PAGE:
Yes, it is rather odd how many doctors smoke and also drink to excess. It has always been a bit of a joke that it's better to be operated on by a surgeon on cocaine than a drinker as they have steadier hands. Eeek.
. . . and if I had remembered to actually answer the question, I might have put that perhaps it is a hard task to be confronted with mortality every single day. A lot of secular people drink to forget so why should doctors be any different? I would not like to have their dreams.
They ought to know better but I guess its better to give advice than take it. I know doctors who smoke and drink, eat poorly and have vices that they would warn us about. Knowing really is only half the battle.
Well, of all the doctors I have worked with, and that is quite a few, in hospitals, most work around 16 hours a day. They were there when I started my shift, and were still there sometimes until 2am. They were expected to start back at work at 7am. I'm sure that they prefered to have some sleep, or rush home to study, than to go to the gym !! Yes, poor eating habits probably started from these early years of study when it was easier to grab some Maccas, as no food stores are open at midnight, except take away stores. I daresay that they were probably smoking well before they started studying to be a doctor. Once they graduate, there are still long hours, but admittedly not AS long. Once you do all your rounds, there are outpatients, consulting privately, and don't forget surgery. Once they drive home late at night, a brandy or two might be in order. It can be a more sedentary job, if you sit around seeing patients all day. After work, many go out to dinner and drinks, to unwind, as we all do.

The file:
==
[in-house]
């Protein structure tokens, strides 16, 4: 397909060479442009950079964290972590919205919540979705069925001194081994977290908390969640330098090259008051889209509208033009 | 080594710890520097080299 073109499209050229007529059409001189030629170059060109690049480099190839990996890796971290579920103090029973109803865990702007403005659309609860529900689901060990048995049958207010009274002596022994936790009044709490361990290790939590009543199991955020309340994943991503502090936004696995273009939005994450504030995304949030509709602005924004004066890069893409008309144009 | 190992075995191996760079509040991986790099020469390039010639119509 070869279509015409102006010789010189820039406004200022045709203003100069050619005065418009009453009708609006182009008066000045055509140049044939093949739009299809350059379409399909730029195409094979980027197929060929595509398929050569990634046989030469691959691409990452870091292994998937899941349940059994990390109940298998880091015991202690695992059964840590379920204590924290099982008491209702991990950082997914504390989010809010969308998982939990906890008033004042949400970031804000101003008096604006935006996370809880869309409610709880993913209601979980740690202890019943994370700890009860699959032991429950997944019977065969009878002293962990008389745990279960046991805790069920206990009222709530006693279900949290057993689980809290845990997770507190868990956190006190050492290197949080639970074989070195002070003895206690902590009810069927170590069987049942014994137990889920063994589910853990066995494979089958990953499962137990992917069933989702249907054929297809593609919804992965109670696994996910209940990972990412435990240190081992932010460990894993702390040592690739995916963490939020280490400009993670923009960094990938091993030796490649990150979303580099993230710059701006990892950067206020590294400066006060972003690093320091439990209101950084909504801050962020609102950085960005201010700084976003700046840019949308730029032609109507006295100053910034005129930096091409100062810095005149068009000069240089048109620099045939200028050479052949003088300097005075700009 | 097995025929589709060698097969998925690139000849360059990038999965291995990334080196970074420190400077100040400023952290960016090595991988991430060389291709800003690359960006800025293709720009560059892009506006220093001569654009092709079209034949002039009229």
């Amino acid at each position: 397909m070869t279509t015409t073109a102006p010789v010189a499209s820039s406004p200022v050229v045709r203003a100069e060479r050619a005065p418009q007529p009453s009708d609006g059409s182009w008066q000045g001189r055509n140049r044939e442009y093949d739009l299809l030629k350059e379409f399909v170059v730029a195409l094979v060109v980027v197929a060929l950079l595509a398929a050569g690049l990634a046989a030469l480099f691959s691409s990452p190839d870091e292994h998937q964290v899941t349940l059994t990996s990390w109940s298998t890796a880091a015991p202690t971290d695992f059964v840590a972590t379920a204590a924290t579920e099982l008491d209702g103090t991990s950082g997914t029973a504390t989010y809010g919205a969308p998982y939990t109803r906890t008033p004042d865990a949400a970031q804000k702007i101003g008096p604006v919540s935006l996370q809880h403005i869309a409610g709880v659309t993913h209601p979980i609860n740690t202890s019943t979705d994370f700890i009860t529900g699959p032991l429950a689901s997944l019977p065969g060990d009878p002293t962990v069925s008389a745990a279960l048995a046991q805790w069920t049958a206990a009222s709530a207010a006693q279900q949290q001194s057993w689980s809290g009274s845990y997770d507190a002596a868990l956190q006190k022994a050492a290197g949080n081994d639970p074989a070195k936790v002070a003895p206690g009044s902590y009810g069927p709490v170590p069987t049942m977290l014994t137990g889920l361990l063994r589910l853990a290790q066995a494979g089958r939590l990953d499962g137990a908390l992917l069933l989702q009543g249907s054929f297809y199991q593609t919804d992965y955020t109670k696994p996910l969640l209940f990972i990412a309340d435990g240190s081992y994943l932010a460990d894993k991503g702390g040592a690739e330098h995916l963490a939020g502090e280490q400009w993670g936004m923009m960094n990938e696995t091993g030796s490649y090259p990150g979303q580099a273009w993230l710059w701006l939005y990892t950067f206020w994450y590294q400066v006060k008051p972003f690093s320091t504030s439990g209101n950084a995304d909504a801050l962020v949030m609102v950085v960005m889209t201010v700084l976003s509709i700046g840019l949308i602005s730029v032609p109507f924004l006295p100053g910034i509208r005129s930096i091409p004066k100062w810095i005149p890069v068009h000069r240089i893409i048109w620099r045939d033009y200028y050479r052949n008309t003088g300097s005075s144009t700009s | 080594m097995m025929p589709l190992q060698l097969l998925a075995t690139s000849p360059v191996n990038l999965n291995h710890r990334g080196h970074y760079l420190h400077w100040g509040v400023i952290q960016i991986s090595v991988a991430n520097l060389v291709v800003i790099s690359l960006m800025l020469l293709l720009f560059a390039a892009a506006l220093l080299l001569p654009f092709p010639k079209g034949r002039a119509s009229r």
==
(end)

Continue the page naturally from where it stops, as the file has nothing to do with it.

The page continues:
It baffles me that doctors and nurses do not have better working conditions. Who can be expected to function at 100% during such a long shift and with so little sleep? It just doesn't make sense. I once had a nurse administer morphine to me. He joked that I should stay still because he had already been at work for twelve hours, and if we made a mess, he would be there for another six. :-|
Apart from the obvious things that people have cited - long hours and little sleep - I think the answer to this question lies in the fact that doctors are human. It's like asking why do people smoke? Eat a lot of sugar? Sit rather than exercise? Watch porn? Gamble? Drink? We all know these things are bad for us, but many of us do these things anyway, and we do them because we can.
My GP leads a healthy life as far as diet and exercise but I know my Grandmother's GP doesn't. He works long hours and would eat the biscuits and lollies my Grandmother loved to give him when he turned up for her home visit. I often thought it would have been a better idea to offer him healthy food. He was tired and hungry and not in the best frame of mind to resist bad food.
My brother is a mechanic, and he has the crappiest cars I've ever seen .. I've asked him why he keeps them in such disrepair and been told that its because he can fix whatever breaks down. Maybe doctors are the same, they feel they can fix whatever goes wrong before it breaks down completely.
Because most doctors think that they are so close to being God, that they can get away with anything. They probably also feel that it is their God given right talk down to their patients, regardless of their own faults and failings.